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March 12th, 2008
Grijalva Conservation System Bill Passes Natural Resources Committee

Washington, D.C. – Legislation to create the nation’s newest public lands system, the National Landscape Conservation System, was approved by the Committee on Natural Resources today.

The National Landscape Conservation System Act (H.R. 2016) now awaits consideration by the full House.

Rep. Raúl M. Grijalva, Chairman of the House Subcommittee on National Parks, Forests and Public Lands, introduced the bill, which would codify the National Landscape Conservation System within the Bureau of Land Management (BLM).  

The National Landscape Conservation System was established administratively in 2000 by then-Interior Secretary Bruce Babbitt to recognize and protect the best of the lands and waters managed by the BLM, but the system has never been official sanctioned by Congress.  The purpose of H.R. 2016 is to provide the permanence and stature that accompany formal Congressional authorization. 

“The National Landscape Conservation System represents the crown jewels of our public lands,” said Chairman Grijalva. “Congressional authorization will generate awareness and recognition for this amazing collection of Western public lands. While this legislation will not change management of any particular unit of the System on the ground, it will put these places on the map to citizens of our country who may have no idea these places exist.”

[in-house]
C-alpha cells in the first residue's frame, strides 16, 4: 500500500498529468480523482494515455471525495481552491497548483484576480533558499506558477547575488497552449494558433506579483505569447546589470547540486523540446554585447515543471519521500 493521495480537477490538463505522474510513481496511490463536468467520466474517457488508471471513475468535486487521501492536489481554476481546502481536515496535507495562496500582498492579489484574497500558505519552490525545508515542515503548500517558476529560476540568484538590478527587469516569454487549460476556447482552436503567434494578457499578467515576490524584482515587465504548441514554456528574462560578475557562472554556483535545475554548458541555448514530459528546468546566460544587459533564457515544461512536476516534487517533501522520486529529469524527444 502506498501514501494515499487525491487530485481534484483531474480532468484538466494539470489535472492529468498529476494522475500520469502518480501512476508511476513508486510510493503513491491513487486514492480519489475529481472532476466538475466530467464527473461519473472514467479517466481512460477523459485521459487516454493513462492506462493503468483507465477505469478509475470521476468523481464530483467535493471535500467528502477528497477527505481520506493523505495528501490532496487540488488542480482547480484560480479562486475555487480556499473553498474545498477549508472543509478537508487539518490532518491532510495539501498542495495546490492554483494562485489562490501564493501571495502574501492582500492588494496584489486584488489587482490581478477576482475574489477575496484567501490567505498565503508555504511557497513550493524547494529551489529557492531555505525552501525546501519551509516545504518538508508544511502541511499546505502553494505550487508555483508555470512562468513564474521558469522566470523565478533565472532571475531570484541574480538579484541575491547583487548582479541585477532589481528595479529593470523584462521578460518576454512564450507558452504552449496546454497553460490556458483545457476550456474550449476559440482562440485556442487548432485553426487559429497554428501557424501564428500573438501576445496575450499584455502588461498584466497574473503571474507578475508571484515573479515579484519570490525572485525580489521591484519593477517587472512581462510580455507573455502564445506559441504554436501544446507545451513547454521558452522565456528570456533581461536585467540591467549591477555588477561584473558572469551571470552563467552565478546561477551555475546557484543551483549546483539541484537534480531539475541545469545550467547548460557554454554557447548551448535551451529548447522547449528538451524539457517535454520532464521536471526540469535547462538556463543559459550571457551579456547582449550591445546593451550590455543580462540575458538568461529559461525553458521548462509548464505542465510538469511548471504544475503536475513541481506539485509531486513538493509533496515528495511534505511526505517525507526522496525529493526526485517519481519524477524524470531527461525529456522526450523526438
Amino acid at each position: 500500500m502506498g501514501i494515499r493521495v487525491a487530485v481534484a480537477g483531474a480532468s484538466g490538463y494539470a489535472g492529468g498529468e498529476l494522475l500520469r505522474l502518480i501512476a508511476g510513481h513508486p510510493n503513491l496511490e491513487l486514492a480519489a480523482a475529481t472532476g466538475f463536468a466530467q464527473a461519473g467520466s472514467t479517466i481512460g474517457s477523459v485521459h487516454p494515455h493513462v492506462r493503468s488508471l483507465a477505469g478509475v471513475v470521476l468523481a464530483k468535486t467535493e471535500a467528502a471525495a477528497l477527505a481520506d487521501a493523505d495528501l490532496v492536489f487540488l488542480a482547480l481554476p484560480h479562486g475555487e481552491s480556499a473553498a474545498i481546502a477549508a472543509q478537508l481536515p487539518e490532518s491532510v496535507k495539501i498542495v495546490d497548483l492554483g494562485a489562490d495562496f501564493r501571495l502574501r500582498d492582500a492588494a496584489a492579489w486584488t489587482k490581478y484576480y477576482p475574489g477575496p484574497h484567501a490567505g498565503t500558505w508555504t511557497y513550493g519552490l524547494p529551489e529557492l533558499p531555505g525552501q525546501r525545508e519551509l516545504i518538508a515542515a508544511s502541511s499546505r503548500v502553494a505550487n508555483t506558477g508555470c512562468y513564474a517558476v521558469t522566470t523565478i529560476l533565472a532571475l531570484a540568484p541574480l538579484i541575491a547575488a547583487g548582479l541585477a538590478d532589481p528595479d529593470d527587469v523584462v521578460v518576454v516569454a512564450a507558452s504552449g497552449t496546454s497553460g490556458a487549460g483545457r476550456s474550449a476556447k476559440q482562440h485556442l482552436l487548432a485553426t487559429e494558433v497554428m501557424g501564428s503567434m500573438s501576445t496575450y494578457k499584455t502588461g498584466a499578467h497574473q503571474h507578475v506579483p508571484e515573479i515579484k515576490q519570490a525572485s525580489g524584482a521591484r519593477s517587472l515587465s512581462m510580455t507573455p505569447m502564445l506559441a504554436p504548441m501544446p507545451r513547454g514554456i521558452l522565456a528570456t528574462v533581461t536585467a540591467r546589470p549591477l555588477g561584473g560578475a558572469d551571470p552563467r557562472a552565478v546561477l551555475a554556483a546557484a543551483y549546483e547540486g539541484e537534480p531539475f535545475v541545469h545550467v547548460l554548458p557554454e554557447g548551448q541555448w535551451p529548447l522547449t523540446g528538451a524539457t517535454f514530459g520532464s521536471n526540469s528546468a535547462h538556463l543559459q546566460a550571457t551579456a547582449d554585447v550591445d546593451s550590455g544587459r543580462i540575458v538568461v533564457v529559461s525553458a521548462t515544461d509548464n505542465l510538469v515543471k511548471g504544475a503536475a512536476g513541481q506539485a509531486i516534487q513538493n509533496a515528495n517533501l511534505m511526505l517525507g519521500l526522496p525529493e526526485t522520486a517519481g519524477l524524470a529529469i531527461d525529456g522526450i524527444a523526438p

In Arizona, the areas included in the NLCS are:

    Agua Fria National Monument Grand Canyon-Parashant National Monument Ironwood Forest National Monument Sonoran Desert National Monument Vermilion Cliffs National Monument Gila Box Riparian National Conservation Area Las Cienegas National Conservation Area San Pedro Riparian National Conservation Area Juan Bautista de Anza National Historic Trail 47 Wilderness Areas 2 Wilderness Study Areas

Unlike the National Parks and the National Wildlife Refuges, there currently is no guarantee that the Conservation System as a whole will exist in the future.

The 26 million-acre National Landscape Conservation System is comprised of more than 800 units, including 15 National Monuments, 13 National Conservation Areas, Steens Mountain Cooperative Management Protection Area in Oregon, Headwaters Forest Reserve in northern California, 36 Wild and Scenic Rivers, 148 Wilderness Areas, 4,264 miles of National Scenic and Historic Trails, and more than 600 Wilderness Study Areas.

The Bush Administration supports the legislation.   

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